You don’t know, when you first meet each other, how this new relationship is going to unfold. You just know that your heart is open to it.
Emily and I met 17 years ago. I opened the local paper one day and saw a classified ad that read Kittens! Kittens! Kittens! Free! Free! Free! An hour later I was driving home next to a tiny gray and white creature with beautiful green eyes. Emily Kabuki — Emily after my favorite poet and Kabuki, because her first Mom and Dad thought her face looked like a Japanese theater mask. It was Emily K for short, then Em Shoo, and later sometimes just Em.
What I didn’t know that day was that Em was a one-person kitty. She loved to sit with me in my chair. She loved to curl up in the crook of my knee at night. She loved to be the center of attention.
She did not love to share. So when I adopted a cat named C.J, and then Crystal came to live with us, Em turned from a tiny lovable little thing, to a big, grouchy cat who wanted nothing to do with her sisters, or with me, quite frankly.
Em was the alpha kitty and never us forget it. She beat up on the other cats pretty often. She ate all their food and gained lots of weight. She didn’t like to be pet or touched too much. She was not the most fastidious of cats, and her litter box indiscretions were notorious.
There were times over the years when I’d thought I’d had enough. When I thought about finding her a new home and a new family. But who would take and love this fat, stinky, mean cat?
I would. And I did, because on that very first day I made a promise that I would take care of her and love her. I made a promise.
And because of that promise, I learned an awful lot about love and tolerance, about patience. About trust.
C.J. left our family in 2008. We said goodbye to Crystal in 2011. And then there were two — Emily and me.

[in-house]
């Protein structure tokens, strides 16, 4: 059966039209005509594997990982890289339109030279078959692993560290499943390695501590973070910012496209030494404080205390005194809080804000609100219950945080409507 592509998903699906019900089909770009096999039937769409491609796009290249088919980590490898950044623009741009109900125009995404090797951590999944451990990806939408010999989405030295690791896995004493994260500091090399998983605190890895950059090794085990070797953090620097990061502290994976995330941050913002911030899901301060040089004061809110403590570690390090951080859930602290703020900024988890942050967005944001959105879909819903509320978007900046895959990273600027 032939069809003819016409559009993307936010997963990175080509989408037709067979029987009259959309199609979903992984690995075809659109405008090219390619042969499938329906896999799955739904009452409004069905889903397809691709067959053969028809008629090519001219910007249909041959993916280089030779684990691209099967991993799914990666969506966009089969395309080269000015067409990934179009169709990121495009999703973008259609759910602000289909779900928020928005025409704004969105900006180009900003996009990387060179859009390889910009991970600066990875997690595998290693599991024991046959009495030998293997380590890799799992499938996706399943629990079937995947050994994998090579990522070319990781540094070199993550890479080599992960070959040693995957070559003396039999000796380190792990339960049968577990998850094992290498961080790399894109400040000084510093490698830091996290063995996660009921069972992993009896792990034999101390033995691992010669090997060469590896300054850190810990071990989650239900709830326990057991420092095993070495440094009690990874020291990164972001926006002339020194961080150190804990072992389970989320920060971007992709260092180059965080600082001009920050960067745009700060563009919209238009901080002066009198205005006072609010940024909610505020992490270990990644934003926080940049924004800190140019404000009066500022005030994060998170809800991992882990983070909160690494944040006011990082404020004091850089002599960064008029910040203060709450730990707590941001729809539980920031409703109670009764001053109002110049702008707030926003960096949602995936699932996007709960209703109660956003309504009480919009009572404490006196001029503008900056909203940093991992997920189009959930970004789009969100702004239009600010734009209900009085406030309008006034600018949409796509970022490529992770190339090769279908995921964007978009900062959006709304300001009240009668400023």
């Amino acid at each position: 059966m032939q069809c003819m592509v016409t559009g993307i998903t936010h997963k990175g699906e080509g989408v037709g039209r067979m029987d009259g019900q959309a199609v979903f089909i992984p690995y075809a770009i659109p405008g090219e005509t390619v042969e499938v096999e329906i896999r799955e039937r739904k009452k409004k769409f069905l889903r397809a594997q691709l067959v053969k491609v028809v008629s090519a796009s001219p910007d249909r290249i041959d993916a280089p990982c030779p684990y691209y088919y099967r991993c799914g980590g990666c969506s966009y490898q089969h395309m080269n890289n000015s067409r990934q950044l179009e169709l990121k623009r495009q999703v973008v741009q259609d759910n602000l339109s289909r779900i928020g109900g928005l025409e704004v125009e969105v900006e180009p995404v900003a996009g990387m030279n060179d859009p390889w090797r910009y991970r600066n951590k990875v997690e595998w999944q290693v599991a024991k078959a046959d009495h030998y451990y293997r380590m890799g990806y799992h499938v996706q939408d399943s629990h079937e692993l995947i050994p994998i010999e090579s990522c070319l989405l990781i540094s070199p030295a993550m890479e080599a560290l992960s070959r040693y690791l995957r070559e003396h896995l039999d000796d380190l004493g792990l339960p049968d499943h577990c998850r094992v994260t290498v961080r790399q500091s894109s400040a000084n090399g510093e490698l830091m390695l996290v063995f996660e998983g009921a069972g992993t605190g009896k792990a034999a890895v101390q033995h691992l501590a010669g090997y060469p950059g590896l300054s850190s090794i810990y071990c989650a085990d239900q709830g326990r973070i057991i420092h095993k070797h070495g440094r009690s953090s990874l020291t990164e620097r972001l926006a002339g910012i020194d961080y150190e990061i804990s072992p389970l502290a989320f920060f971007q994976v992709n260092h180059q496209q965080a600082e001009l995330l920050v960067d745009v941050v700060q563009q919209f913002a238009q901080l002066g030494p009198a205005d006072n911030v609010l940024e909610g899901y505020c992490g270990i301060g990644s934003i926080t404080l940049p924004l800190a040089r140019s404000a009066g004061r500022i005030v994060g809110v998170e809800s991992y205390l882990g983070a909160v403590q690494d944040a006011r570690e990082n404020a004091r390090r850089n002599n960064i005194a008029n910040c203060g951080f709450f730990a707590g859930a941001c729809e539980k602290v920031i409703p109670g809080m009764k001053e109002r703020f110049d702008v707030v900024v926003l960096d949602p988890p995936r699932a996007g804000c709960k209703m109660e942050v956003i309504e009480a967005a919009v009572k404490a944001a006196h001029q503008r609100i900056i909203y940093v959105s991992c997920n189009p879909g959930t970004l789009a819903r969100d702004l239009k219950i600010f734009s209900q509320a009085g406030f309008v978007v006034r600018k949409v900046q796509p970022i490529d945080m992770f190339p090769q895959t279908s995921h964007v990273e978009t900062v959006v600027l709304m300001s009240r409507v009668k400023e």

In the fall of 2010, Em had surgery on a couple of small tumors near her ears. When she came home from the vet, I realized, almost immediately, that she could no longer hear.
Over the years, Em had developed a pretty impressive vocabulary of understanding that included Bluejay and Cardinal, Smartfood and bagel, brushin’ and outside. Knowing she could no longer hear them, I began to use hand signals for the most important: come here, come up, hungry? and it’s OK.
She started to understand, and so did I. No matter my indiscretion of bringing other cats into her house, she trusted me. And she knew I would take care of her.
The past two years with Em were like living with a totally different cat. She loved to be in the house by herself and quickly let go of her defenses. Her deafness brought a new layer of calm, since she was no longer startled by loud noises or the traffic outside.
Her days were measured by light and vibration, shadow and touch. She greeted me at the sound of footprints and meowed at shadows across her face. She knew morning by the flicker of the bathroom light, and night by a soft pat on her belly — come up.
She sat with me in my chair again. And slept curled in the crook of my knee often.
And that is how we spent our days, the two of us here in this house — because our hearts were finally open to it.